But what is it that God demands of us in response to our demand for eternal life? We know the answer ourselves. To partake of life in another world we first must detach ourselves from this world in order to desire the next. In plain language, we must sacrifice ourselves. There is no concept of immortality without some concept of sacrifice, not in any culture or in any religion. That is a demand shared by the Catholic bishops and the Kalahari Bushmen.
God’s covenant with Abraham is unique and singular in world history. A single universal and eternal god makes an eternal pact with a mortal that can be fulfilled only if Abraham’s tribe becomes an eternal people. But the price of this pact is self-sacrifice. That is an existential mortal act beyond all ethics, as Soren Kierkegaard tells us in Fear and Trembling. The sacraments of revealed religion are sublimated human sacrifice, for the revealed god in his love for humankind spares the victim, just as God provided a ram in place of the bound Isaac on Mount Moriah. Among Jews the covenant must be renewed in each male child through a substitute form of human sacrifice, namely circumcision. Christians believe that a single human sacrifice spared the rest of mankind.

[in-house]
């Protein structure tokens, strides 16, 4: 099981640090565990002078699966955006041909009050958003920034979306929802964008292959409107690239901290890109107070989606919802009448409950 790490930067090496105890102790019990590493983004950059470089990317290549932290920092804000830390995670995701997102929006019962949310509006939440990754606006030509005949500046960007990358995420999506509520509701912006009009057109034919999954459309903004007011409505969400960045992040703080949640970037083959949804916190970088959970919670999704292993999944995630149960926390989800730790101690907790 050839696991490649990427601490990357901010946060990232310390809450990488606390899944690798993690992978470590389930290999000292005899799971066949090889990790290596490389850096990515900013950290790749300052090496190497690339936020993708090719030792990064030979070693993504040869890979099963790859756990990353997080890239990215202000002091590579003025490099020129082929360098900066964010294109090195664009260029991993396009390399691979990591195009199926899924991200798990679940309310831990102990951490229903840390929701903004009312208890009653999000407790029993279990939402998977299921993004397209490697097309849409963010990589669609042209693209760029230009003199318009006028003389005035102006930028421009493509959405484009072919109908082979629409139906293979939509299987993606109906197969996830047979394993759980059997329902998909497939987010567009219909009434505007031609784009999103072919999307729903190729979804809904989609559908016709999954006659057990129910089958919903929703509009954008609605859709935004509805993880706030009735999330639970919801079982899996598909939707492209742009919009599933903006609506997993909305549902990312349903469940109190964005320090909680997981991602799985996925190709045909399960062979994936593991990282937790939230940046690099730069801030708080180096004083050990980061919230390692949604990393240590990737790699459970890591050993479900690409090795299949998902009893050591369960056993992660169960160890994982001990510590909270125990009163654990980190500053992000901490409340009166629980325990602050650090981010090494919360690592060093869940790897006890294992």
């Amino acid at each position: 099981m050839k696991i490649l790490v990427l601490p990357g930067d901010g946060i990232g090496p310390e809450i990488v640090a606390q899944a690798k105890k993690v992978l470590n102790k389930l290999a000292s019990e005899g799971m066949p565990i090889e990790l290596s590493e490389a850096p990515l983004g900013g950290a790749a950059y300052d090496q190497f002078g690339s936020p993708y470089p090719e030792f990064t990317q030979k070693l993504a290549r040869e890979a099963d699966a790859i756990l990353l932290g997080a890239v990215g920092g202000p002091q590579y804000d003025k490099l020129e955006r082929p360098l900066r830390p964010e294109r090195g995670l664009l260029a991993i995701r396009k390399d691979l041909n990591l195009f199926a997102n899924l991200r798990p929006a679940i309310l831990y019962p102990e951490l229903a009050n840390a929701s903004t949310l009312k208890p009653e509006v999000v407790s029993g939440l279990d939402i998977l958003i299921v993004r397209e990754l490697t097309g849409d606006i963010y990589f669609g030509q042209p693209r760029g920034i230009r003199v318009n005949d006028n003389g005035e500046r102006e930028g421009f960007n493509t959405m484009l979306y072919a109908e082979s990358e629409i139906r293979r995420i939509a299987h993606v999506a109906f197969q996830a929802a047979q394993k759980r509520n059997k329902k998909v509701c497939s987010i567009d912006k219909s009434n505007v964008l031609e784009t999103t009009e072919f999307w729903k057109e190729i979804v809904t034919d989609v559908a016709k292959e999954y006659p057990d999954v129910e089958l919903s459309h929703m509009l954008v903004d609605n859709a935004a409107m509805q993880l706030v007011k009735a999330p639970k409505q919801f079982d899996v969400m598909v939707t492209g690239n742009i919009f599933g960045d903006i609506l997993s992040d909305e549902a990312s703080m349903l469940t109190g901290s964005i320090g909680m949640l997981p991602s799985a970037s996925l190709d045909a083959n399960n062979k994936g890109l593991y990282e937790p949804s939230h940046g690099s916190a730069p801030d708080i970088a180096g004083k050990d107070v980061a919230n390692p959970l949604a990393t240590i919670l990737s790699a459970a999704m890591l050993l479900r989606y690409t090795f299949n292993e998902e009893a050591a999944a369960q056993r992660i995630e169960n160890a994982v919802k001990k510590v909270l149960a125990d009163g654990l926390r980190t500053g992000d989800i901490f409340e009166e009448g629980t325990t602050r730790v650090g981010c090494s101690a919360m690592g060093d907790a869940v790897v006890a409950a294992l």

Jihad also is a form of human sacrifice. He who serves Allah so faithfully as to die in the violent propagation of Islam goes straight to paradise, there to enjoy virgins or raisins, depending on the translation. But Allah is not the revealed god of loving kindness, or agape, but — pace Benedict XVI — a god of reason, that is, of cold calculation. Islam admits no expiatory sacrifice. Everyone must carry his own spear.
We are too comfortable, too clean, too squeamish, too modern to descend into the terrible space where birth, death and immortality are decided. We forget that we cannot have eternal life unless we are ready to give up this one — and this the Muslim knows only through what we should call the sacrament of jihad. Through jihad, the Muslim does almost precisely what the Christian does at the Lord’s Supper. It is the sacrifice of Jesus that grants immortal life to all Christians, that is, those who become one with Jesus by eating his flesh and drinking his blood so that the sacrifice also is theirs, at least in Catholic terms. Protestants substitute empathy identification with the crucified Christ for the trans-substantiated blood and flesh of Jesus.